King County deputies vote on cutting pay
As King County makes massive cuts to help balance its budget, the union representing King County sheriff’s deputies has, for months, refused to consider a wage freeze next year. Even as other unions in the county have agreed to do so. But deputies are voting on a proposal to reduce their upcoming pay increase.
The wage concession is contingent on the county laying off no deputies in 2011. The Seattle Times reports the mail balloting by some 700 deputies will be tallied by the end of this week. A spokesman for County Executive Dow Constantine said they’re waiting to hear the proposal, which was written by the deputies’ union. Constantine's spokesman Frank Abe told The Seattle Times:
"We're pleased that they're willing to reassess their situation and we're waiting to hear their proposal,"
Until now, the King County Police Officers Guild has refused to accept Constantine's request that it give up a previously negotiated 5 percent pay increase to save deputies' jobs and maintain police services outside cities.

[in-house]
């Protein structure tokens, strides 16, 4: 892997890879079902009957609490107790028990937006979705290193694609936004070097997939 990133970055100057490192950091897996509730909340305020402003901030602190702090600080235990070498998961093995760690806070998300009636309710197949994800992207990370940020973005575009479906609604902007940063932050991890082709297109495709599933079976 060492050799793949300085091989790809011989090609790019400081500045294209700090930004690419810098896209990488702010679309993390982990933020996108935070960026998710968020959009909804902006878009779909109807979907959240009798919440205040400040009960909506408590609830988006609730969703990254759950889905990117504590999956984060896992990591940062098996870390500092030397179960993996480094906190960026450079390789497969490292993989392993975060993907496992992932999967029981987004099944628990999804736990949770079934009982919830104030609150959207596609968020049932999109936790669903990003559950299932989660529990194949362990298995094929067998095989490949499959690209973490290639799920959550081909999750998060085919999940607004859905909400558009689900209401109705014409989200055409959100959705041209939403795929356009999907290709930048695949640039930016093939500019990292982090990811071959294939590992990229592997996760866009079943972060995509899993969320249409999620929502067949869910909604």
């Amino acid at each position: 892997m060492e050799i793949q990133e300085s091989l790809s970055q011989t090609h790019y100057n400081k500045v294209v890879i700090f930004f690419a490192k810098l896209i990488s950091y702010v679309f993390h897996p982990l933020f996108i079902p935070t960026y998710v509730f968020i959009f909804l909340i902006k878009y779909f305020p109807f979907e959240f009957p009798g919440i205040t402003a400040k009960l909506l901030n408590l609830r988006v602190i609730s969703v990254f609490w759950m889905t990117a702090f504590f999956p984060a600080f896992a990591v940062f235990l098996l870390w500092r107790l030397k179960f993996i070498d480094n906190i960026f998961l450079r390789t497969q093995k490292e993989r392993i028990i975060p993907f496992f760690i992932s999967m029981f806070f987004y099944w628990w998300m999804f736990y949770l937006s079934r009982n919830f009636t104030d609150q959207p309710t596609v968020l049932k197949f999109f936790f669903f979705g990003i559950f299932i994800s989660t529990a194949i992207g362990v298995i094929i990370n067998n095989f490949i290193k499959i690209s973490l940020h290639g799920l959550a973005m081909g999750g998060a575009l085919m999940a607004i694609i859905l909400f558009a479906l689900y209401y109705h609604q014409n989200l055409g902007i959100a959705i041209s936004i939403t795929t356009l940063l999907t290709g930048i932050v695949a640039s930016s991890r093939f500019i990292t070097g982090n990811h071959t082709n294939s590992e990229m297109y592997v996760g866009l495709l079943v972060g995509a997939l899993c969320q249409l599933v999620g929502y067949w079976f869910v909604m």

Sheriff Sue Rahr has said that cuts to her department's budget would force her to lay off 18 deputies, keep 40 vacant positions unfilled, and end most investigations of burglaries, car prowls, auto thefts and fraud.
The Police Officers Guild, the only large union to reject Constantine's request for a pay freeze, claimed in a full-page ad in The Seattle Times last month the county had adequate revenue to maintain the sheriff's budget but refused to do so.
Ninety-one percent of unionized workers agreed to a pay freeze, and wages of nonunion workers have been frozen, according to Constantine's office.